Distance: 52 kmDuration: 3 daysHighest point: Drolma La Pass( 5630m)Challenge: Medium to difficultBest time to go: April to June and mid-September to early October.

Tingri to Everest Kangshung – Best Physically Challenging Trek

If you want to get up close to the stunning Kangshung face of Mount Everest, and not just drive to the Everest base camp, then this trek is perfect for you. This is a nine days trek and follows a more remote route to reach the Mount Everest. The trek starts from Kharta valley and passes the beautiful Karma valley to reach the Everest Kangshung face. The trek crosses two passes- Shao La (4,915) and Langma La ( 5200m) to complete a circuit trek. This trek is visited by only a handful of trekkers every year. The trek reaches the foot of the Kangshung Glacier, which is the east face of Mount Everest. On the way back to Kharta, you cross Langmma La ( 5318m) from where you can get spectacular views of Kangchenjunga, Makalu, Chomo Lonzo, and Everest. From Kharta, under the north face of Everest, is the Rongbuk valley. In this valley, there is the highest monastery in the world, the Rongbuk Monastery.

Distance:56 kmDuration: 9 daysChallenge: Moderate to difficultHighest point: Langma La(5330)Best time to go: April to October

Gyama Valley – Most Beautiful Trek

This trek will take you to the beautiful Gyama Valley. The lower elevation of the valley is replete with many wildflowers and orchids and also forested slopes. The Gyama Valley lies on the east slope of Mt. Everest and is full of diverse vegetation and some rare animals. Gyama Valley along with the other three valleys – Gyirong Valley, Zhangmu Valley, and Ya Dong Valley make the ‘Four Great Valleys’ in the Shigatse region. Spring and autumn are the best time to travel to Gyama Valley. The visibility is excellent during these seasons, and you can get a clear view of Mount Everest and other mountainous ranges. There is an explosion of orchids also from May to June. The Gyama Valley trek starts from Tingri. So you can rent a car to reach Tingri either from Shigatse ( 6 to 7 hours) or from Lhasa( 10 to 11 hours). Because of the high altitude of the Gyama Valley, it is recommended to rent yaks to carry your bags and hire a licensed guide. The orchid valley is a breathtaking attraction of the Gyama valley where trekkers and tourists can enjoy seeing orchids at such high altitudes. The orchid valley is no less than a magical land. Due to its flat terrain and low altitude, the valley is relatively warmer and has ample moisture. Orchid valley makes a beautiful camping site for the trekkers at night and allows relishing the unrivaled beauty of the lush vegetation and rich forests.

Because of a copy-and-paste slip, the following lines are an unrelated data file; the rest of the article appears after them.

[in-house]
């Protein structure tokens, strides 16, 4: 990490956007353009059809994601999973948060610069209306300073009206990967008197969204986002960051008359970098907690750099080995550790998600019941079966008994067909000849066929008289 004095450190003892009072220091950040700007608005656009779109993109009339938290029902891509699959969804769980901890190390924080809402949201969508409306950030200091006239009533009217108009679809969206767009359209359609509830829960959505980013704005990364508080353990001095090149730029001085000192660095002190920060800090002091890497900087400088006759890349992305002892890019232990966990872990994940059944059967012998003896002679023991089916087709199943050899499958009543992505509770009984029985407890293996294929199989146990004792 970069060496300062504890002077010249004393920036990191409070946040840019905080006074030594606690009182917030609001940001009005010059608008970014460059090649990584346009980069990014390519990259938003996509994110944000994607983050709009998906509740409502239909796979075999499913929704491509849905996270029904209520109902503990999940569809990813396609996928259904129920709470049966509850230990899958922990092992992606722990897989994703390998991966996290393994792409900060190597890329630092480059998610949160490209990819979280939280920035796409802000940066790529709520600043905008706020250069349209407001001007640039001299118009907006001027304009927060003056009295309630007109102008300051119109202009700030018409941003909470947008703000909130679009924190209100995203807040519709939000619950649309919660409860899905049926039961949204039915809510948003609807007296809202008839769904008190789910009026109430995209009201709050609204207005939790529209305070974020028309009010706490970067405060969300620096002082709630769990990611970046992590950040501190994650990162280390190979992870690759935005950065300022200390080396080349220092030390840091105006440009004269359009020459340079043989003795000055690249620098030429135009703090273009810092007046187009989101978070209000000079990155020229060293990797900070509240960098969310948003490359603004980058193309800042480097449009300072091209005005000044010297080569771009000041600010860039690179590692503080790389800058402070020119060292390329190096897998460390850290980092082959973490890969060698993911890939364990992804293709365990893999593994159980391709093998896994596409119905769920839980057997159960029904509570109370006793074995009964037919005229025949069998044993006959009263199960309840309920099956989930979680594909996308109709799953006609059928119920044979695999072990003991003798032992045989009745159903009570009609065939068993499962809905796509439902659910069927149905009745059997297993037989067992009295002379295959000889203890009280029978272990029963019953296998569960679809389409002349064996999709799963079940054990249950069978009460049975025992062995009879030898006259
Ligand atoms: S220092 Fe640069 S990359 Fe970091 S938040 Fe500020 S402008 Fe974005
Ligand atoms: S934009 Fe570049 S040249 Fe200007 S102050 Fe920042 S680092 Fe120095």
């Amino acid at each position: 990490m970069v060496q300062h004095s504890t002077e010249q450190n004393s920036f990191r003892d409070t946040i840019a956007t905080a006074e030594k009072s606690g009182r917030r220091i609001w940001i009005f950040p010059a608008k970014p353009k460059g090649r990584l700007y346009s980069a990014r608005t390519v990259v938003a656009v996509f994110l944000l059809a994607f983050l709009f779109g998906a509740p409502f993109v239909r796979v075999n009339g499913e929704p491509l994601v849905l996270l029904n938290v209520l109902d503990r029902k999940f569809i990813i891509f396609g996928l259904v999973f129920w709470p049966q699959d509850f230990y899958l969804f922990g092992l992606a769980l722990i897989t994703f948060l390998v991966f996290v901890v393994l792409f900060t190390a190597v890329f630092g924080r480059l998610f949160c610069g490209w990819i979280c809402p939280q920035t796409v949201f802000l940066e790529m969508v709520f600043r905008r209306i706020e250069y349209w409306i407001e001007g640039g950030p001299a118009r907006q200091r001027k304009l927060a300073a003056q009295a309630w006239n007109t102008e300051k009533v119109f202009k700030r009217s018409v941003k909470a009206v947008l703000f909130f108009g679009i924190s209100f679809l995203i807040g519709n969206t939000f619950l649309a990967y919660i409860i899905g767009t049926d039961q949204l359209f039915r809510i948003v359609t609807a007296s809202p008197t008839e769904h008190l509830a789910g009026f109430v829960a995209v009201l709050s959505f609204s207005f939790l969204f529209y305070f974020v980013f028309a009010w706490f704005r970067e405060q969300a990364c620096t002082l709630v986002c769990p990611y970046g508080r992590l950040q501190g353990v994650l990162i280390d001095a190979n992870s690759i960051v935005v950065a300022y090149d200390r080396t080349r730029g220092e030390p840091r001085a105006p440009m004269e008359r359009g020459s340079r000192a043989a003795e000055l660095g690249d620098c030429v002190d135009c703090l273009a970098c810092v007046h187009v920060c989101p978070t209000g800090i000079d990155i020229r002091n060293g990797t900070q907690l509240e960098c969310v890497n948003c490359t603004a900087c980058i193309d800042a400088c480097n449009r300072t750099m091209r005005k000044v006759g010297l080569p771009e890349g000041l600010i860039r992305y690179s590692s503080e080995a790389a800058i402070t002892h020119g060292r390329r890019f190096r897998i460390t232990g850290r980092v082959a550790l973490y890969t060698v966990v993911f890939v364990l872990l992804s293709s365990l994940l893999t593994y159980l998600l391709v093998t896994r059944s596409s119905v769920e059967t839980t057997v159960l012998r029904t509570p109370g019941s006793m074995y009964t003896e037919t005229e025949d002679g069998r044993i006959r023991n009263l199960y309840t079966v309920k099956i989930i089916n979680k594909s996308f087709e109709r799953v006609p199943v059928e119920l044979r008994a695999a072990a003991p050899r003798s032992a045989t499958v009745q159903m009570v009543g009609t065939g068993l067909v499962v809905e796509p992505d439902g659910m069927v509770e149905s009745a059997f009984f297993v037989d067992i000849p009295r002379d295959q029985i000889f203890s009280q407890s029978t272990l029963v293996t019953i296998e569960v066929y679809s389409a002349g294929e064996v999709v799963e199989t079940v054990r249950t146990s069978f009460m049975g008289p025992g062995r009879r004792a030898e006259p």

Another major attraction of the Gyama Valley is the Juniper forest that covers a vast area of the virgin forest. Juniper trees are rarely found in clusters, but Gyama Valley has the entire forest of juniper trees covered in mosses. The juniper forest has an ancient appearance and will take you back in time. If you are lucky, you can also spot the Himalayan blue sheep or bharal. Gyama Valley region is the original home of Sherpas, who have lived here for thousands of years and have adapted themselves to the extreme environment and make the best trekking guides.

Distance: 33kmDuration: 8 daysDifficulty: MediumHighest point: Shawula Pass ( 4900m)Best time to go: April to June and September to October

Ganden to Samye Monastery Trek – Best Long Trek

This trek in Tibet is the most popular one and starts from the Ganden Monastery, one of the famous and first monasteries of the Gelugpa sect. The Ganden Monastery was built in 1409 by Tsongkhapa and is 60 km away from Lhasa. A circuit around the Ganden Monastery will give a magnificent view of the Kyichu Valley. The spectacular trek will take you through several lakes, green meadows, and amazing alpine scenic views. You can see the nomads as well as some beautiful birds in the Alpine areas of the trek. The whole trek usually takes 4 to 5 days and is the most adventurous treks in Tibet. The trek passes through two mountain passes – Shogula Pass and Chitu-la Pass, that are more than 5,000m above the sea level, before going down to Samye Monastery at 3540m. Samye Monastery was built in the 8th century and is the first monastery of Tibet. The total ascent on the trek is 1600 m, and total descent is 2100 m. On this trek, you will encounter three seasons on the same day itself. After getting a wintry feel at Chitu-la, you will go down to witness the springtime rhododendron blooms of the middle valley until you finally reach Samye, where it will be a little warm.